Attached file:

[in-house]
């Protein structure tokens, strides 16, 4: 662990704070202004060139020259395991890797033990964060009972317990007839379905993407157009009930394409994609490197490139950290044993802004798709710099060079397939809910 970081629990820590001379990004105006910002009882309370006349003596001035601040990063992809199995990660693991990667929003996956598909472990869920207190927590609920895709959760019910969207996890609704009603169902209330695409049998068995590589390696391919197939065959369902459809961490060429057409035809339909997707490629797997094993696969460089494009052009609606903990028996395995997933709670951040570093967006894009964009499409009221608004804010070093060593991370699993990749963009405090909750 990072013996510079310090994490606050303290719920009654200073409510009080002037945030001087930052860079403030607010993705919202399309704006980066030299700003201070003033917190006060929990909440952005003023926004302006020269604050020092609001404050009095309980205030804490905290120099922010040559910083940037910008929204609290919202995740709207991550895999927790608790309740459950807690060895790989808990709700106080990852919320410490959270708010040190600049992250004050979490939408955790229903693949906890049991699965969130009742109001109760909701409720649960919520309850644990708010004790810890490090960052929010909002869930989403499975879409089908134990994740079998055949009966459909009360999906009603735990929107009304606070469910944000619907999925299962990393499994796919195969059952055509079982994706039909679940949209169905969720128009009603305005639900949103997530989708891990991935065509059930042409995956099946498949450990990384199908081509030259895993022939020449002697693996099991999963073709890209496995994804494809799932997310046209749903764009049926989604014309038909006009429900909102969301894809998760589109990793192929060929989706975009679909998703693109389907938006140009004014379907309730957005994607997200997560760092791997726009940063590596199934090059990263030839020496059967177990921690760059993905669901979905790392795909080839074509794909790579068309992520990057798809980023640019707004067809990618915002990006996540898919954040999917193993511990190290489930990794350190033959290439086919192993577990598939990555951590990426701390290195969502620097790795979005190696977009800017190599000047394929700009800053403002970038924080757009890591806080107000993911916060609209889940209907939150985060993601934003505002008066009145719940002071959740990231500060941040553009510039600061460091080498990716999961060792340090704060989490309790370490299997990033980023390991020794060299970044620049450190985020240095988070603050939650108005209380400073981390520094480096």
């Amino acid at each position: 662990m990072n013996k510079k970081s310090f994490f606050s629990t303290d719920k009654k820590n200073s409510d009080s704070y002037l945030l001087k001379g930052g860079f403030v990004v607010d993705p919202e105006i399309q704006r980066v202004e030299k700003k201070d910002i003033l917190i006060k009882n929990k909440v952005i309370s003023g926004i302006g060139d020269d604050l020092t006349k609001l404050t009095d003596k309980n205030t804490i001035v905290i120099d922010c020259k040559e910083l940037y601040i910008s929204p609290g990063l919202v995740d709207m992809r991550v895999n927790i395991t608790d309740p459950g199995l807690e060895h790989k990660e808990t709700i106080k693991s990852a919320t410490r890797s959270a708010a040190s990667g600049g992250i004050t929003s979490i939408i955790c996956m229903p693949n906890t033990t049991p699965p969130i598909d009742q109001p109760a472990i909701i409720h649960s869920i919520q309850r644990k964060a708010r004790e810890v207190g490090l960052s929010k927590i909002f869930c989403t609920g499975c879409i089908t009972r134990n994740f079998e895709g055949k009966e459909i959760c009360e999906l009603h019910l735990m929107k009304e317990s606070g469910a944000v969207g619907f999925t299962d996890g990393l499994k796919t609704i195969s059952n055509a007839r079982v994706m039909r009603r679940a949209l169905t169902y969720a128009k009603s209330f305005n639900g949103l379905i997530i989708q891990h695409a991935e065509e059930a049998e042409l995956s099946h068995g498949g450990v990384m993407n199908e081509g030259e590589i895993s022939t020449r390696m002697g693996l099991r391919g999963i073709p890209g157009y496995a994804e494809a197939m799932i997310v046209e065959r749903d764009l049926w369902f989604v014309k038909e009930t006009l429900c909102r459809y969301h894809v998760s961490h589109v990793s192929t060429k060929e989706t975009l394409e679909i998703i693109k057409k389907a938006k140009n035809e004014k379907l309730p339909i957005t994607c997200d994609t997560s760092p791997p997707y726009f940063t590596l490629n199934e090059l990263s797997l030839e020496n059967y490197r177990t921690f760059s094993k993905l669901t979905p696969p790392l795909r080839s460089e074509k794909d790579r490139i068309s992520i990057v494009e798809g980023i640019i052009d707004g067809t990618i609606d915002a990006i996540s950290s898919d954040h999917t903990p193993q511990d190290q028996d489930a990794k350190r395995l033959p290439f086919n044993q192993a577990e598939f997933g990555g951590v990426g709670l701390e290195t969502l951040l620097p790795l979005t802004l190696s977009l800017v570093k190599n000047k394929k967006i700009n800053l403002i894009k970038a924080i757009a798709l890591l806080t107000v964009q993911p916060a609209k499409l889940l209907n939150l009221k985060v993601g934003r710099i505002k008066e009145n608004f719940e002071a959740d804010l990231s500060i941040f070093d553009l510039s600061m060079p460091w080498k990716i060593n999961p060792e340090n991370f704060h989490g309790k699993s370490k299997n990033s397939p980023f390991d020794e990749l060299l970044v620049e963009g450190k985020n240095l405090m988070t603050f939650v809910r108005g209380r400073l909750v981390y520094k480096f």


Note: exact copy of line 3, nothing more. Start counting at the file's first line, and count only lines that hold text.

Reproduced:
């Amino acid at each position: 662990m990072n013996k510079k970081s310090f994490f606050s629990t303290d719920k009654k820590n200073s409510d009080s704070y002037l945030l001087k001379g930052g860079f403030v990004v607010d993705p919202e105006i399309q704006r980066v202004e030299k700003k201070d910002i003033l917190i006060k009882n929990k909440v952005i309370s003023g926004i302006g060139d020269d604050l020092t006349k609001l404050t009095d003596k309980n205030t804490i001035v905290i120099d922010c020259k040559e910083l940037y601040i910008s929204p609290g990063l919202v995740d709207m992809r991550v895999n927790i395991t608790d309740p459950g199995l807690e060895h790989k990660e808990t709700i106080k693991s990852a919320t410490r890797s959270a708010a040190s990667g600049g992250i004050t929003s979490i939408i955790c996956m229903p693949n906890t033990t049991p699965p969130i598909d009742q109001p109760a472990i909701i409720h649960s869920i919520q309850r644990k964060a708010r004790e810890v207190g490090l960052s929010k927590i909002f869930c989403t609920g499975c879409i089908t009972r134990n994740f079998e895709g055949k009966e459909i959760c009360e999906l009603h019910l735990m929107k009304e317990s606070g469910a944000v969207g619907f999925t299962d996890g990393l499994k796919t609704i195969s059952n055509a007839r079982v994706m039909r009603r679940a949209l169905t169902y969720a128009k009603s209330f305005n639900g949103l379905i997530i989708q891990h695409a991935e065509e059930a049998e042409l995956s099946h068995g498949g450990v990384m993407n199908e081509g030259e590589i895993s022939t020449r390696m002697g693996l099991r391919g999963i073709p890209g157009y496995a994804e494809a197939m799932i997310v046209e065959r749903d764009l049926w369902f989604v014309k038909e009930t006009l429900c909102r459809y969301h894809v998760s961490h589109v990793s192929t060429k060929e989706t975009l394409e679909i998703i693109k057409k389907a938006k140009n035809e004014k379907l309730p339909i957005t994607c997200d994609t997560s760092p791997p997707y726009f940063t590596l490629n199934e090059l990263s797997l030839e020496n059967y490197r177990t921690f760059s094993k993905l669901t979905p696969p790392l795909r080839s460089e074509k794909d790579r490139i068309s992520i990057v494009e798809g980023i640019i052009d707004g067809t990618i609606d915002a990006i996540s950290s898919d954040h999917t903990p193993q511990d190290q028996d489930a990794k350190r395995l033959p290439f086919n044993q192993a577990e598939f997933g990555g951590v990426g709670l701390e290195t969502l951040l620097p790795l979005t802004l190696s977009l800017v570093k190599n000047k394929k967006i700009n800053l403002i894009k970038a924080i757009a798709l890591l806080t107000v964009q993911p916060a609209k499409l889940l209907n939150l009221k985060v993601g934003r710099i505002k008066e009145n608004f719940e002071a959740d804010l990231s500060i941040f070093d553009l510039s600061m060079p460091w080498k990716i060593n999961p060792e340090n991370f704060h989490g309790k699993s370490k299997n990033s397939p980023f390991d020794e990749l060299l970044v620049e963009g450190k985020n240095l405090m988070t603050f939650v809910r108005g209380r400073l909750v981390y520094k480096f």